In this, we see another precept: Betrayal often comes from one who occupies the exact counterpart to your role in truth. As Jannes and Jambres withstood Moses, so they will withstand you. False preachers are a real adversary to truth preachers. The staunch believer in false doctrine is a big adversary to the staunch believer in true doctrine.

Peter And John Were Eye-witnesses To The Betrayal

Peter was captivated by the night’s developments, compelled to see where the Lord would be taken. He and John found themselves on the doorsteps of Caiaphas’ house. Caiaphas knew John, and John went inside. Peter lingered by the door. After a while, John came out again, and greeted a woman at the door. Suddenly, she thought she recognized Peter too.

Peter denied Jesus, too. Peter’s reaction to being recognized exposed his own fears of the whole development. A sense of Jesus’ doom must have hung like a dark cloud over Peter’s head.

Peter did not want to get caught in the same web Jesus was caught in. All of a sudden, the risks of suffering with Christ seemed too threatening to Peter. His sensibilities abandoned him. He swore and lied his way out from under their accusations.

The threat of evil consequences sometimes comes to bear on the saints of God. We see a world that is hostile toward godliness and truth. Almost daily, we hear of righteous principals under fire. In the media, at the workplace, even among family and friends, our Christian values are being attacked, mocked, castigated, and vilified. Like Peter, we are filled with mixed emotions: indignation, upset, fear, and confusion. Tragically, we occasionally fail to deal with it as we should. Instead of taking a stand, showing a backbone, pleading God’s cause, we cop out, hide in the shadows, obscure our identity, or even disavow our convictions.

Then the rooster crows; our conscience is pricked. Our sins find us out, and the guilt ensues. Tears of remorse and regret are followed by heart-searching and repentance. Then the grace of God touches us, and we are reminded that He has already prayed for us that our faith would not fail. Suddenly our hearts are renewed and our love for Him finds a new vigor.

Just a few days later, as recorded in Acts 4, Peter stood before Annas and Caiaphas again and boldly declared the gospel of Jesus Christ and the power of the Holy Ghost. Many of us would be forced to admit that we failed some of our first tests to stand up for Jesus, but God continued to bear with us in longsuffering until our hearts were emboldened and filled with love and zeal for His cause.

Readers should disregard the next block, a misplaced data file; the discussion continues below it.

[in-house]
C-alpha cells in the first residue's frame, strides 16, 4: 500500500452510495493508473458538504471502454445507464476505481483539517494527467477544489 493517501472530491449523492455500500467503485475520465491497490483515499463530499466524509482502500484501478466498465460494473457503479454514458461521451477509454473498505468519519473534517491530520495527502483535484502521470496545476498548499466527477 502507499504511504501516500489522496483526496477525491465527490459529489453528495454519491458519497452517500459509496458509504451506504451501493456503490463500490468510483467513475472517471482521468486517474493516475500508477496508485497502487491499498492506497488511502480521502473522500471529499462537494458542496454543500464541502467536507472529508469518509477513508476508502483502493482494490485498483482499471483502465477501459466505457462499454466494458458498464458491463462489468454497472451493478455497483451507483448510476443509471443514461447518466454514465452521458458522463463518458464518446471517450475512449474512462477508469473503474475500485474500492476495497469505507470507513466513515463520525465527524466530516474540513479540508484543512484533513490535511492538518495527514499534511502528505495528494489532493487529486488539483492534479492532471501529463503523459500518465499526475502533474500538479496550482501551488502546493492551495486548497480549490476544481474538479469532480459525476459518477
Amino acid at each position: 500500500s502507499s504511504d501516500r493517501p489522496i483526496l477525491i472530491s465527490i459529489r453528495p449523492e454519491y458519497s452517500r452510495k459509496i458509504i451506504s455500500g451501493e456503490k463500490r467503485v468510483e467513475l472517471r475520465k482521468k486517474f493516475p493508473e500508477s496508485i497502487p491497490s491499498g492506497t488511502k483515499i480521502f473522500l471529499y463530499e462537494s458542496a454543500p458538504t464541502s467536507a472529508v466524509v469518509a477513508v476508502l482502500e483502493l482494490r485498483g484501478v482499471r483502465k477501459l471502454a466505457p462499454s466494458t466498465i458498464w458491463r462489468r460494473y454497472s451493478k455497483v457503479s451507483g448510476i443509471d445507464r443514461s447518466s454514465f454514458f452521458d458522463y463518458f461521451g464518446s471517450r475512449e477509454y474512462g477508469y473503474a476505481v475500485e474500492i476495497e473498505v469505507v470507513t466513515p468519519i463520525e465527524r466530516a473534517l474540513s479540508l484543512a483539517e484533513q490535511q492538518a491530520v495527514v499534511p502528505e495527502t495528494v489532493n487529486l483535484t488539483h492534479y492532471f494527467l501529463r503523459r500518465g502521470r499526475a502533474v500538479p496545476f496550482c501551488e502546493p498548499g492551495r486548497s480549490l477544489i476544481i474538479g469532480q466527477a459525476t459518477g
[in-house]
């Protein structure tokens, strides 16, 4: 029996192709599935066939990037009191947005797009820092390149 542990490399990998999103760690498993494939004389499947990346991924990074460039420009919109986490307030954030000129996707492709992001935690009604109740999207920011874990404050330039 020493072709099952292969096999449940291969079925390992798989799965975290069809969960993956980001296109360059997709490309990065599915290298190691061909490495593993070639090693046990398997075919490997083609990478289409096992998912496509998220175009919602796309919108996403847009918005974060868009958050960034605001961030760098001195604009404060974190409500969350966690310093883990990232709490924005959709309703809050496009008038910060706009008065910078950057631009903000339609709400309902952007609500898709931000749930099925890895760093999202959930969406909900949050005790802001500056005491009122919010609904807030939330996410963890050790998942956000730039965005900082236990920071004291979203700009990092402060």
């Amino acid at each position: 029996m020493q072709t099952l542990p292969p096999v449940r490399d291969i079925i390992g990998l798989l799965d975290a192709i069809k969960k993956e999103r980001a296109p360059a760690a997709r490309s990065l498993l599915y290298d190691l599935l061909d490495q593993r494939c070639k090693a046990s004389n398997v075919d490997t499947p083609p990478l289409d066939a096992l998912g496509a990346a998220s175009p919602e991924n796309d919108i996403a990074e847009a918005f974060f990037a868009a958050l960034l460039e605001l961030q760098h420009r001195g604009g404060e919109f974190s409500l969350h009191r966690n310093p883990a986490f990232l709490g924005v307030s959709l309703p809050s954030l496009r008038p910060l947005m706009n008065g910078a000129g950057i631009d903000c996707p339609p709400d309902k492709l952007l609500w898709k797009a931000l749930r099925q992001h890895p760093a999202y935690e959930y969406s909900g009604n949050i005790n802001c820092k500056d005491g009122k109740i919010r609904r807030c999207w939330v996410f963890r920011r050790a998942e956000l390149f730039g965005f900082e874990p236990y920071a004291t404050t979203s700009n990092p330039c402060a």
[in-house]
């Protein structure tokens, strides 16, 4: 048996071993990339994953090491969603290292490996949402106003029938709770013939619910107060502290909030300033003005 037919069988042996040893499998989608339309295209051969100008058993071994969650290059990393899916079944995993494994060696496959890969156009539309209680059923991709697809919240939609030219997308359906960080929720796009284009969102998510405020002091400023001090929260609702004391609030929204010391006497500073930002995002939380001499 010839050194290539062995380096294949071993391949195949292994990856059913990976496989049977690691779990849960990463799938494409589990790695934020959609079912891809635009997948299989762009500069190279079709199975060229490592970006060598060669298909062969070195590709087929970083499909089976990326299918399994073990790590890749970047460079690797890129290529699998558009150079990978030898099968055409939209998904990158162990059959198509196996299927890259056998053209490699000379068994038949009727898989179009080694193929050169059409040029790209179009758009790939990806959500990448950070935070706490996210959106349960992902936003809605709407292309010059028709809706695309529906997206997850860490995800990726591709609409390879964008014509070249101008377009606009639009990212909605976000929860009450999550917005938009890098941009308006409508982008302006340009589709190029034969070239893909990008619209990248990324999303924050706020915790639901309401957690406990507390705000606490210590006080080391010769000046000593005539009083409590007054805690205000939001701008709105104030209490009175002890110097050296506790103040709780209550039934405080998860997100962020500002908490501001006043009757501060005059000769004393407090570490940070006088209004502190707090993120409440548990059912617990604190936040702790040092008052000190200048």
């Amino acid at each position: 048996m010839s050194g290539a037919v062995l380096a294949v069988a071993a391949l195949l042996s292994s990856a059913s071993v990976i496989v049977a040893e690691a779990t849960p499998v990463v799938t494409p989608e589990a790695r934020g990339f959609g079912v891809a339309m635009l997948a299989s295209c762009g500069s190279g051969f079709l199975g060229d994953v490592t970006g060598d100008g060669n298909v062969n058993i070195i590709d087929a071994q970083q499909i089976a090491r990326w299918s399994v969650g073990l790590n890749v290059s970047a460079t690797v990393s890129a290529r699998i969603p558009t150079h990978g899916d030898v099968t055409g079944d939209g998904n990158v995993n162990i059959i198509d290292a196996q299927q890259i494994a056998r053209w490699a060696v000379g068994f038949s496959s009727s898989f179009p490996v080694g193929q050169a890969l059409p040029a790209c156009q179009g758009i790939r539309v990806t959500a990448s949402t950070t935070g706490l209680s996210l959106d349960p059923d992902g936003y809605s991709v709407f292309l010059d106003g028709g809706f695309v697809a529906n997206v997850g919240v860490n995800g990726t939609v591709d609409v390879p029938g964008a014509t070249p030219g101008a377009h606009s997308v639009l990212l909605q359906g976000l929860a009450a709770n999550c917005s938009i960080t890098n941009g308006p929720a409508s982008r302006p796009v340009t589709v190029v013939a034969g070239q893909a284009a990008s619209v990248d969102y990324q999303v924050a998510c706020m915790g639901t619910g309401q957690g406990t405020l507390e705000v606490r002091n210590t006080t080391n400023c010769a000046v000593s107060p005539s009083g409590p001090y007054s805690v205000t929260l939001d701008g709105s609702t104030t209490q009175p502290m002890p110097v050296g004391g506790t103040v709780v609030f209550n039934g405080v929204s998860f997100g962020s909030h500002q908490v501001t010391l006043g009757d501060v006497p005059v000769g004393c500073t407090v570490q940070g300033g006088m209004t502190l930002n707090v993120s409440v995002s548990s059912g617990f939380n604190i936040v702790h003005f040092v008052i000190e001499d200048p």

Christ Faced The Wrath Of Caiaphas (vs. 25-27)

In John 11, we learn that it was actually Caiaphas who made the decision that Jesus must be killed. That decision followed the miracle of Lazarus being raised from the dead. Jesus’ popularity had reached an all-time high, and in the streets of Jerusalem, people were heralding Him as their new King. In a little while, Jesus might have easily overthrown the dead religious system in the Temple. But it was not to be. His kingdom was not of this world. Caiaphas and the others did not understand that, however, and they felt exceedingly threatened by the power and authority of Jesus.

The chief priests reasoned that if Jesus won the hearts of Israel, the Temple society would instantly lose their political clout, both with the people and with the Roman Empire. They had extensive, impressive political influence with Pilate, Herod, Felix and even Caesar. If Jesus stole their influence away from them, Rome would convulse, and chaos would spell the end of their accustomed way of life. Rome might even strip them of their present liberties.

Caiaphas declared to his fellows, “it is expedient for us, that one man should die for the people, and that the whole nation perish not.”

He was not referring to himself, of course, but to Jesus. He prophesied that Jesus should die for that nation. They fomented with determination to destroy Jesus, as an act of self-preservation. From that day forward they took counsel together to put him to death. Within hours, their ambition was in high gear, and Jesus was arrested and impounded.

The Apostle Paul admonishes all Christians to be mindful that we are not wrestling with flesh and blood, but with principalities and powers of darkness, and spiritual wickedness in high places. Just as Jesus met the forces of hell embodied in the religious hierarchy of His day, so must every generation of true Christians face the opposition of those whose agendas are in conflict with God’s.

We must remember that when we decide to follow Jesus Christ, and take God’s part, we must also reckon with God’s enemies. We inherit God’s enemies when we get saved. Jesus taught that we would be hated because He was hated. At the same time, He admonishes us to be of good cheer, because as He overcame the world, so can we by following in His steps.

Jesus Was Tried And Falsely Convicted (John 18:28-19:16)

Pontius Pilate interrogated the Priests. The trial of Jesus Christ had to change venues - transferred out of the hands of the Temple officials into Roman hands, because the Jews had no authority to put a man to death, but Rome did. They had to appeal to the Roman powers to guarantee that Jesus would be sentenced to death.

Pontius Pilate